The National Bureau of Statistics (NBS) most recent report in its series on international commerce indicates that the overall value of trade climbed by +5.8% q/q to N12.7 trillion in Q2 ’23. On a year-over-year basis, it showed a loss of -7.3%. Overall, N1.3 trillion was surplus compared to N927.2 billion in Q1 of 23. The total value of exports climbed by +7.7% q/q to N7 trillion from N6.5 trillion in the previous quarter, and the value of imports increased by +3.6% q/q to N5.7 trillion from N5.5 trillion. As a proportion of nominal GDP (2022), overall trade increased from 16% in Q1 to 17% in Q2 of 23.
According to NBS data, China accounted for the majority of imports in Q2 of 23 (N1.3 trillion). The United States (N921.4 billion), Belgium (N460.4 billion), India (N417.7 billion), and the Netherlands (N369.7 billion) are next in line. In Q2 of 23, imports from these nations made about 60% of the total.
In Q2 of 23 there were N52 billion worth of imports from the Economic Community of West African States (ECOWAS), which made up 21.9% of all imports in the area.
The top five countries for exports were the Netherlands ($788.9 billion), the United States ($583.2 billion), Indonesia ($550.2 billion), France ($540.7 billion), and Spain ($504.4 billion). In Q2 ’23, exports to these nations made up 44.2% of the total.
Crude oil continued to make up the greatest portion of exports in Q2 ’23, accounting for 79.6% of all exports and expanding by 8.5% q/q. The NBS reports that in Q2 ’23, average crude oil production decreased from 1.5 million barrels per day in Q1 ’23 to 1.22 million in Q2 ’23.
In terms of non-oil exports, agricultural products dominated the list in Q2 of 23. Shelled cashew nuts, sesame seeds, premium cocoa beans, flours, and soy bean meals are a few of these products. Nigeria exported commodities at N425.7 billion to other ECOWAS members, up from N399.2 billion in the first quarter of 23. This accounted for 57% of all exports to the continent.
Nigeria might become a dominant force in intra-African commerce if it uses the AfCFTA to its advantage. It’s important to note that over the following three years, Afreximbank plans to increase its financing support for intra-African trade by USD40 billion (from an initial USD20 billion). The organization is actively working with the African Union (AU) to implement the AfCFTA, particularly through the Pan African Payments and Settlements System (PAPPS), which was created to simplify trade payments and transactions carried out in local currencies.
When it comes to seaports, Apapa remained the busiest port during that time. Through this port, goods worth N6.6 trillion left the country, making up 93.7% of all exports. Tin Can Island (N213.8 billion) and Port Harcourt (N153.2 billion) were two other ports used during the time period under examination.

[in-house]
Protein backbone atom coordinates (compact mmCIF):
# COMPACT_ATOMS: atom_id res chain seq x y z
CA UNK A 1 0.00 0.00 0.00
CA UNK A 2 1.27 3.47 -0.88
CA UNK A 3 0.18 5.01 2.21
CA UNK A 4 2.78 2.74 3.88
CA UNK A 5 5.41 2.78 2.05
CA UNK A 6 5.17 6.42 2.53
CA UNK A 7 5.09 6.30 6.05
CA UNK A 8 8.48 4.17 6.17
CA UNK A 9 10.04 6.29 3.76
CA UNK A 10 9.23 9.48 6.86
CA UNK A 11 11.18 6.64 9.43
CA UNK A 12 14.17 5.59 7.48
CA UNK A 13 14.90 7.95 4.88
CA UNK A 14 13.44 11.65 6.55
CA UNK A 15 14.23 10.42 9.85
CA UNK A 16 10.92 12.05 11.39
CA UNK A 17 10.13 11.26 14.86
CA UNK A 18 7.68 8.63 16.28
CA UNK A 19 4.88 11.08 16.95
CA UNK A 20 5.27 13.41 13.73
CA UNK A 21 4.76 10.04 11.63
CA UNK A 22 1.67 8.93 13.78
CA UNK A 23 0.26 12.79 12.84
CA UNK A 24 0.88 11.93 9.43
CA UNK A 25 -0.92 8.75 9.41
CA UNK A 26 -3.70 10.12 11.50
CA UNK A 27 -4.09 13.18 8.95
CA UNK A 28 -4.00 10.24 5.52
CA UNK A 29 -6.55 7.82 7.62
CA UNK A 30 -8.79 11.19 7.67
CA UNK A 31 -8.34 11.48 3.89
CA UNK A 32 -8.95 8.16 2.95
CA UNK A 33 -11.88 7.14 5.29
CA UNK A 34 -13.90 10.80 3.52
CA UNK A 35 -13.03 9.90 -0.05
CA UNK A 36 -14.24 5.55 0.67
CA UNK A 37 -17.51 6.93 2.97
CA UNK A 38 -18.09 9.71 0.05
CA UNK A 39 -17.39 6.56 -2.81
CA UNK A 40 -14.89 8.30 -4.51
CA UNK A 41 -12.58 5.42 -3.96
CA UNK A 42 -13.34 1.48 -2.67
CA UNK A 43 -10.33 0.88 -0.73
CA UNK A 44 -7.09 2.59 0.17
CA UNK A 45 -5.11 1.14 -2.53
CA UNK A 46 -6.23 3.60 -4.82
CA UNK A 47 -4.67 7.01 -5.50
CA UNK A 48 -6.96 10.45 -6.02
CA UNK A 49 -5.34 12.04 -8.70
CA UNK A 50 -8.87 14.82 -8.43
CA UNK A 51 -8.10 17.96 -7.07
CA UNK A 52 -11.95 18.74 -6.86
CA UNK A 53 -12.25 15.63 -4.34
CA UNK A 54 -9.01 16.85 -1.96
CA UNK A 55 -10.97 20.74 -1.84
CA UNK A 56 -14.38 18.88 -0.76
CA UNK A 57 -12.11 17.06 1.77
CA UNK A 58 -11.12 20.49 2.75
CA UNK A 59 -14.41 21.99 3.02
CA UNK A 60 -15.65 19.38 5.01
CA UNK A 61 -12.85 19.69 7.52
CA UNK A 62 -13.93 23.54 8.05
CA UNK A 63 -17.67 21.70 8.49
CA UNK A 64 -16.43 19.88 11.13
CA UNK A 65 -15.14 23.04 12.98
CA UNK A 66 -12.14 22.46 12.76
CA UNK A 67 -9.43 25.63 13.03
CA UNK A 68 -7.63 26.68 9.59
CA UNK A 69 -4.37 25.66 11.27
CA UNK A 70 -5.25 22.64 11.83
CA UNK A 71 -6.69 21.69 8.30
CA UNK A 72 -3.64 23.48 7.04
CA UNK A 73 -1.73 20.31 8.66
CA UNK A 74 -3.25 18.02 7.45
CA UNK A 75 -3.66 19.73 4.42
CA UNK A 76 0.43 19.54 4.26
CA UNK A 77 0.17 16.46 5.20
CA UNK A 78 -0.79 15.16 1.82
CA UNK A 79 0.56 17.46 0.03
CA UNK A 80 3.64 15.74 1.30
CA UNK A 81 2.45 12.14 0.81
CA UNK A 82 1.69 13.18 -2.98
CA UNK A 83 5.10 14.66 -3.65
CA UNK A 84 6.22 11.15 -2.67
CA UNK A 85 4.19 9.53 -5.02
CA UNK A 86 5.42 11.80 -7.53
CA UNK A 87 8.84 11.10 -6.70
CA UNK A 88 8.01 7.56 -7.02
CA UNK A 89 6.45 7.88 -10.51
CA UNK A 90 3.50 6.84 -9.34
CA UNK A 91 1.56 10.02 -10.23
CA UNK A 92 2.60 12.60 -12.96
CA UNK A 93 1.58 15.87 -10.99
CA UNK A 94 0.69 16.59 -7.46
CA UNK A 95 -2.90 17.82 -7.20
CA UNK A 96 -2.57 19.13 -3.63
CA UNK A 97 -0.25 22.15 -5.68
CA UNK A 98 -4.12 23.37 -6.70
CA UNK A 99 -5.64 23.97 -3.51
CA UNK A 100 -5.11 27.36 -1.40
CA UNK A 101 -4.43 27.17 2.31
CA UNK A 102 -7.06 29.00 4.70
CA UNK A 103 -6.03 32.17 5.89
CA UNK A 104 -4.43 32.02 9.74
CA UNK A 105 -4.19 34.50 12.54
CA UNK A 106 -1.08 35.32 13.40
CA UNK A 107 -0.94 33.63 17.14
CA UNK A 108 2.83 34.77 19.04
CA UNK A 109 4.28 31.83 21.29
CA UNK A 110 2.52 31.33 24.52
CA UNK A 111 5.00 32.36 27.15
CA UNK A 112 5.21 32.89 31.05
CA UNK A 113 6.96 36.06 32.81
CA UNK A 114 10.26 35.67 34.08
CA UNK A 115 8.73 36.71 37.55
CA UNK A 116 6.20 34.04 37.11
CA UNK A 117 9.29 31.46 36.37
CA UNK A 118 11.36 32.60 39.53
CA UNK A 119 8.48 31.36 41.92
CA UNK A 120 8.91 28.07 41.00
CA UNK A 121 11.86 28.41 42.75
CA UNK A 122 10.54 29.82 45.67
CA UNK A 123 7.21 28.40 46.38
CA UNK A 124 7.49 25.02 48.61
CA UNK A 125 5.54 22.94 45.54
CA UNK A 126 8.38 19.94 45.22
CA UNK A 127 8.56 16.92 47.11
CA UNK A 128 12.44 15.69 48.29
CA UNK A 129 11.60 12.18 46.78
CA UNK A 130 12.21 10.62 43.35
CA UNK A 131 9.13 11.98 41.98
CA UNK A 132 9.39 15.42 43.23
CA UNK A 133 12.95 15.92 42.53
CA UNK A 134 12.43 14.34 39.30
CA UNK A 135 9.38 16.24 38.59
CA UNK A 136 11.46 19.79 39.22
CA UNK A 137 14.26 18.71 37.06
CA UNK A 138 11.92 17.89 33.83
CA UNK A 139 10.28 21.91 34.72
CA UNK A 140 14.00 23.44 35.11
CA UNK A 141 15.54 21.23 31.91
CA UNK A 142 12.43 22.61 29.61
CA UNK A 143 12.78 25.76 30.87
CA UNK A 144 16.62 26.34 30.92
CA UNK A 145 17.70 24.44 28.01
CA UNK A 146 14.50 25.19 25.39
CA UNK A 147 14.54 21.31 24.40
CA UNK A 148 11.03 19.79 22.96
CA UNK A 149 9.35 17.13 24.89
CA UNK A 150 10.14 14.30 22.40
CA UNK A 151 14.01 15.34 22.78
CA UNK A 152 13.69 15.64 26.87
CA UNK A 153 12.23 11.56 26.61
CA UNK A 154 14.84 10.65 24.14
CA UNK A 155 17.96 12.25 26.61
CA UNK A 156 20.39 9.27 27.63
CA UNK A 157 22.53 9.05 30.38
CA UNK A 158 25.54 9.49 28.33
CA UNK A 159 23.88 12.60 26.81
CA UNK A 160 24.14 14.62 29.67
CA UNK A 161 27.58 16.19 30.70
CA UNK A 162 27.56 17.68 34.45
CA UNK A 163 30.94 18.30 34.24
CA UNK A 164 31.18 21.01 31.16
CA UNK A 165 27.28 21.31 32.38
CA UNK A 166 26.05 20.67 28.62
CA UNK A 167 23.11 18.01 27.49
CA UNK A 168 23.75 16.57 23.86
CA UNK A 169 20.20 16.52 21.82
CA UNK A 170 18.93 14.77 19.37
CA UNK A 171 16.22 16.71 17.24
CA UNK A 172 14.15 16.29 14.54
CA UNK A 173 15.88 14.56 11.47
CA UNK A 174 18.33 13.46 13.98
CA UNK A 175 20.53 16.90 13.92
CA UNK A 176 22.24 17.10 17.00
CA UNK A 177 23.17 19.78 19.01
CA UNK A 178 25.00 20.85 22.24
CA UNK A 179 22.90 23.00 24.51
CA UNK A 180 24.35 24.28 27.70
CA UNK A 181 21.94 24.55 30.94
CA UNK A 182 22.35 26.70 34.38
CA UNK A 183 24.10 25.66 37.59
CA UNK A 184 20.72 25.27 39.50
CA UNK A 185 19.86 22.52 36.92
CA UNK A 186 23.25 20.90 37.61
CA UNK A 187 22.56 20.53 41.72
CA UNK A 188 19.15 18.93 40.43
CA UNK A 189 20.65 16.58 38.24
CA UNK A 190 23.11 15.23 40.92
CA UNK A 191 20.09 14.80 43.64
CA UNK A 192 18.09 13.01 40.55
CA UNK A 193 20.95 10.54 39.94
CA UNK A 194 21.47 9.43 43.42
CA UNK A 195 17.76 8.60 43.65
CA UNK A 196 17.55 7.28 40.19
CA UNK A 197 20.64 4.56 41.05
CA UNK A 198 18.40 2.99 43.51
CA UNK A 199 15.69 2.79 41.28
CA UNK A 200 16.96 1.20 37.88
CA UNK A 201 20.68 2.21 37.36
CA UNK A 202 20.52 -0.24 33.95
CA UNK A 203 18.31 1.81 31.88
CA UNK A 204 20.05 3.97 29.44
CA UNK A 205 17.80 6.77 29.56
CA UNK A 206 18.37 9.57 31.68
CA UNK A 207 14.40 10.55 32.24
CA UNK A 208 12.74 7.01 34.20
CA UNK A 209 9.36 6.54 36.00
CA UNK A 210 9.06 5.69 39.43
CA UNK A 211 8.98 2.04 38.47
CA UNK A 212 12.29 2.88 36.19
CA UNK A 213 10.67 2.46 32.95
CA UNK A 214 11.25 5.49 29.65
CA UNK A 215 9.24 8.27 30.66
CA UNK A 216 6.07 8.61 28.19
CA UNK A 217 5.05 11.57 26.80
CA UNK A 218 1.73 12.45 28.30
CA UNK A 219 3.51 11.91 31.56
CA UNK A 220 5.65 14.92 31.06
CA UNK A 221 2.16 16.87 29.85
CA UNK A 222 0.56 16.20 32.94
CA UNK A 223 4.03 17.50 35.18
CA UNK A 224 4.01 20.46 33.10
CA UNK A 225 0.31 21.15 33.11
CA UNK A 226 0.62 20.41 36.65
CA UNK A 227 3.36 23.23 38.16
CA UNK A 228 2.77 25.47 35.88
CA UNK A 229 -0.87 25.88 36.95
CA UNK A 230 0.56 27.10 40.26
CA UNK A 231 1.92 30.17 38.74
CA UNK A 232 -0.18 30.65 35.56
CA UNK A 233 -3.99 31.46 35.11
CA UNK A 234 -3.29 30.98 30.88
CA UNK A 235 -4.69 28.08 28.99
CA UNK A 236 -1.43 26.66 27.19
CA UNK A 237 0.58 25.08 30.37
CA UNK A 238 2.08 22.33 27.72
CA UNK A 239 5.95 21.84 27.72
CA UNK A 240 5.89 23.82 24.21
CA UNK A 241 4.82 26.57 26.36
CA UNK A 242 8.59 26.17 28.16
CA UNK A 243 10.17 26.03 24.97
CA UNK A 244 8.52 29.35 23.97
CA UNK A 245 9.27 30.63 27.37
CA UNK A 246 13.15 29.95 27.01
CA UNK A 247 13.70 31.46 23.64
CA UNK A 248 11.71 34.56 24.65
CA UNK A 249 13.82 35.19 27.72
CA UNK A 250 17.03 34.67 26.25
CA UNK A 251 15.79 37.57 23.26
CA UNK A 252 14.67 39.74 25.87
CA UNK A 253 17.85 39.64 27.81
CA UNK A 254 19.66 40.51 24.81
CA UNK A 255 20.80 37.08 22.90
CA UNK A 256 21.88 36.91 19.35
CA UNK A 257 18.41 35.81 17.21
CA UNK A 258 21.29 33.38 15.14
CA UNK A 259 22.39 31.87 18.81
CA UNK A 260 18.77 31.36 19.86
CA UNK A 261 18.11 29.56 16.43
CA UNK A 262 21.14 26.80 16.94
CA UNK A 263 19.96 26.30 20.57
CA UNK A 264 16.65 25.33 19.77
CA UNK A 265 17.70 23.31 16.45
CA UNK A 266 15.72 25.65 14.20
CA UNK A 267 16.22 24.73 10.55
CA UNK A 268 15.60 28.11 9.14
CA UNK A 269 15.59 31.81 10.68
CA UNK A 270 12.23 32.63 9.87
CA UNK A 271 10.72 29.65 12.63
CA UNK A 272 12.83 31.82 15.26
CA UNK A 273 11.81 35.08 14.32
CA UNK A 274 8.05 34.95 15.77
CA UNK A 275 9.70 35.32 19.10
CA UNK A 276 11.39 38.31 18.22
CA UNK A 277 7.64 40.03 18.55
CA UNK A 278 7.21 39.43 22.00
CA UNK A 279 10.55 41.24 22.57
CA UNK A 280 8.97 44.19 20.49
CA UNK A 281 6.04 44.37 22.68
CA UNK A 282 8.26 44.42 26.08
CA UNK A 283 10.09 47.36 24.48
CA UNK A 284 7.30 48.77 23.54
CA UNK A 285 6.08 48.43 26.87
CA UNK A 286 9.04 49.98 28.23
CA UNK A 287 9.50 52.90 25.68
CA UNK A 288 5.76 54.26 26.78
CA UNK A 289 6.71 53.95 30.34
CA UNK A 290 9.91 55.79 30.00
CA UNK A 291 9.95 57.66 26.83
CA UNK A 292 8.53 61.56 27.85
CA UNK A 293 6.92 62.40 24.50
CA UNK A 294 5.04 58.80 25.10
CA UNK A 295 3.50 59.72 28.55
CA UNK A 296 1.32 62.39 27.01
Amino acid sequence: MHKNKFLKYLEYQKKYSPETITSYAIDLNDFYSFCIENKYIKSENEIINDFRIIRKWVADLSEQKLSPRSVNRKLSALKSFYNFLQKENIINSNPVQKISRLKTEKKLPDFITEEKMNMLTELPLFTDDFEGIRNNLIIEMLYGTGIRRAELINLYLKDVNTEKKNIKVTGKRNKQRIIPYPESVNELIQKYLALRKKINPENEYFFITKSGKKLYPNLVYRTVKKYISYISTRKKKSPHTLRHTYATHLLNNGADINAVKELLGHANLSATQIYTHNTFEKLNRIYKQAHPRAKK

The World Trade Organization (WTO) reports that in Q1 ’23, merchandise trade exports decreased slightly by -1.6% y/y or USD94 billion to USD5.8 trillion compared to USD5.9 trillion recorded in the same quarter of 2022. The total merchandise trade exports, nevertheless, experienced a little q/q fall of -3.5%. Weakened global demand brought on by rising prices and advanced economies’ tightening of monetary policy can be partly blamed for the fall.
The Black Sea grain agreement was canceled by Russia in July of that year. According to our channel checks, the UN has suggested increasing Russia’s exports of grains and fertilizer in an effort to persuade it to rejoin the Black Sea grain agreement.
We point out that the Black Sea Grain deal’s termination might result in higher food costs and increased headline inflation. The impact of the suspension of the grains deal is being mitigated by better harvest circumstances from nations like Brazil and Argentina, thus select grain prices have continued to moderate.
Furthermore, after the grains agreement was terminated, there had been an increase in attacks on Ukrainian ports. Grain warehouses and oil storage tanks were destroyed as a result of recent accidents at the ports of Renzi and Izmail. Given the conflict between Russia and Ukraine, there is now little chance of reviving the grain agreement.
Wheat prices at the end of August in 23 decreased by -8.6% m/m to conclude at USD315.8/MT. As a result of increased production levels and ideal weather, wheat prices have remained stable. In addition, maize prices dropped -14.3% month over month to settle at USD207.6/MT. In the meantime, cocoa prices climbed by 1.3% m/m as of the end of August 23, primarily as a result of the occurrence of cocoa pod illnesses and poor weather in cocoa-producing countries.
According to trade statistics, China’s overall exports decreased by 4.3% year over year to USD 864.2 billion in Q2 23 from USD 902.9 billion in the same period of 2022. The comparatively lax consumption habits are a major factor in the reduction in demand for China’s exports. In terms of imports, China too saw a drop of -6.4% y/y to USD681 billion in Q2 ’23 from USD637.5 billion in Q2 ’22.
With Nigeria as its center, there are several chances for global economic growth and development. Stakeholders must lower trade barriers and encourage the use of innovation and technology in trade processes in order to accomplish this. Nigeria may be a key player in advancing regional and global trade due to its wealth of resources and advantageous location.
SOURCE: Coronation economic note from Coronation Merchant Bank